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Neck pain

Simple exercises for people with neck pain

If you have neck pain, tight shoulders or headaches that come from your neck then I suggest you watch the video below.  

In the video I run you though some very simple movement exercises to keep you mobile, try and get your neck moving again and hopefully help make you more comfortable as you go through your day. 

I have tried to keep them very quick and easy so that you can incorporate them into your day simply and without having to make it too obvious that you're doing them.

If you are concerned about your neck pain or you have any questions, or if you experience discomfort doing them, then please do not hesitate to get in contact with us. 

As always, the video has been transcribed below, but I recommend you watch to get a demonstration...and to see me in my solo video debut. Enjoy. 

 

Hi I'm Kieran from Align Chiropractic. I just wanted to run you through a quick exercise for getting your neck moving.

Now if you're somebody that suffers from neck pain, a tight neck or headaches that feel like they come from your neck then this video is for you. 

One of the main group of exercises that we recommend for our clients regularly are to get their neck moving again. 

It's really important that your neck range of motion is even to both sides, it should be pain free and it shouldn't feel too tight one side compared to the other. 

The important thing to remember when doing these exercises is don't push through a pain barrier or push to the extremes of your motion. 

What we are wanting to do is get to the point of restriction and just relax into that position.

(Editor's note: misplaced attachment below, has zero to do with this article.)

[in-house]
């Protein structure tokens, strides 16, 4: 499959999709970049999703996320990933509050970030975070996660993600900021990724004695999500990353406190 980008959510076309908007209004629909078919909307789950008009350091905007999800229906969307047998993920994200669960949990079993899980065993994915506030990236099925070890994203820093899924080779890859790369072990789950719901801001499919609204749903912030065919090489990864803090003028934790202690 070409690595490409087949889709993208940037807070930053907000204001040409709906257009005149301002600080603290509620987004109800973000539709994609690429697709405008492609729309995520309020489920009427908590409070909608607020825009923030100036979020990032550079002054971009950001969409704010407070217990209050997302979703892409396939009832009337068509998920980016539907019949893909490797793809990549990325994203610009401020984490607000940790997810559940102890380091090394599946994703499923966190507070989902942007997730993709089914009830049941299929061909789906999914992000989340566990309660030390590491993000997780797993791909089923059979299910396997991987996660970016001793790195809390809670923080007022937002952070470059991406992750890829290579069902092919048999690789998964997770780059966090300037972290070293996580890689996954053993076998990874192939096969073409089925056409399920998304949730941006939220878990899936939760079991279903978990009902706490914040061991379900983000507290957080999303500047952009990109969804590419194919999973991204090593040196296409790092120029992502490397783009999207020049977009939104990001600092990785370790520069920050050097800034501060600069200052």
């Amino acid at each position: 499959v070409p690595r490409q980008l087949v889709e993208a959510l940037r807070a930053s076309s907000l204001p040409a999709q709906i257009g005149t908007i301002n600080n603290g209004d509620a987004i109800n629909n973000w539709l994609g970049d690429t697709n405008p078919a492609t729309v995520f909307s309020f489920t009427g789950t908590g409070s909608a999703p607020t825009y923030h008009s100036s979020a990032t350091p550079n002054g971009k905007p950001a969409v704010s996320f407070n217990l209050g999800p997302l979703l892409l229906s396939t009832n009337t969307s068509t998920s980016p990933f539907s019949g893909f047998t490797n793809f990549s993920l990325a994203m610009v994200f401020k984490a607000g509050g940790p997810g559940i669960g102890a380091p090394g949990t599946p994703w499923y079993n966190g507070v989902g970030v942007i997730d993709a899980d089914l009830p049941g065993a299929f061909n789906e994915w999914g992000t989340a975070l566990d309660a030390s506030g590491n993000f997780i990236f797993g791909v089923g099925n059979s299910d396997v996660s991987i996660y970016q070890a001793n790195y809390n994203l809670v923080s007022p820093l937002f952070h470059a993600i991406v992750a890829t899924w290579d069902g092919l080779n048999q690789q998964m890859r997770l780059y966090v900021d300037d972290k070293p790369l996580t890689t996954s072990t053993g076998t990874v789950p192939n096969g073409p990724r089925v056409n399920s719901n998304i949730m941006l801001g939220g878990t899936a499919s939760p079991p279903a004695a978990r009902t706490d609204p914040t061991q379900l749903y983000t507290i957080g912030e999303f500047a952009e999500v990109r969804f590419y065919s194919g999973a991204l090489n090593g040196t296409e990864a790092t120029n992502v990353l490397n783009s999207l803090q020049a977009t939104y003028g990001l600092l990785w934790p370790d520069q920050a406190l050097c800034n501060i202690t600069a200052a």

So its very simple to do; first of all we're looking at rotation. 

Turning your head to one side holding it at that point of restriction for three seconds come back to the middle then turning the other side. 

You're looking for it to be even on both sides and pain-free, hold for three seconds, back to the middle. 

Next we go straight to side, lateral flexion for three seconds, back to the middle and then to the right-hand side for three seconds and finally, back to the middle again.

Remember, it’s three seconds on each side and you cycle through all four of those five positions 5 times to keep things moving.

If you are finding a lot of restriction or are particularly uncomfortable on one side more than the other, that can be an indication of a more significant underlying imbalance.

If you are feeling that or have any concerns about how your body is moving,  I'd recommend that you get on to us and let's figure out what's happening for you.

What to expect when you visit us with Neck Pain

This post is for anyone with neck pain wondering what to expect as part of your initial assessment with us at Align. 

Neck pain is one of the most common issues people will come to visit us for. We are chiropractors after all. 

The goal of your first visit with us is to determine not only the likely cause of your neck pain, but the best course of action moving forward for you as well. 

If you have been watching the other videos about initial visits that we have posted recently, you will notice there is a certain level of commonality between the different assessments.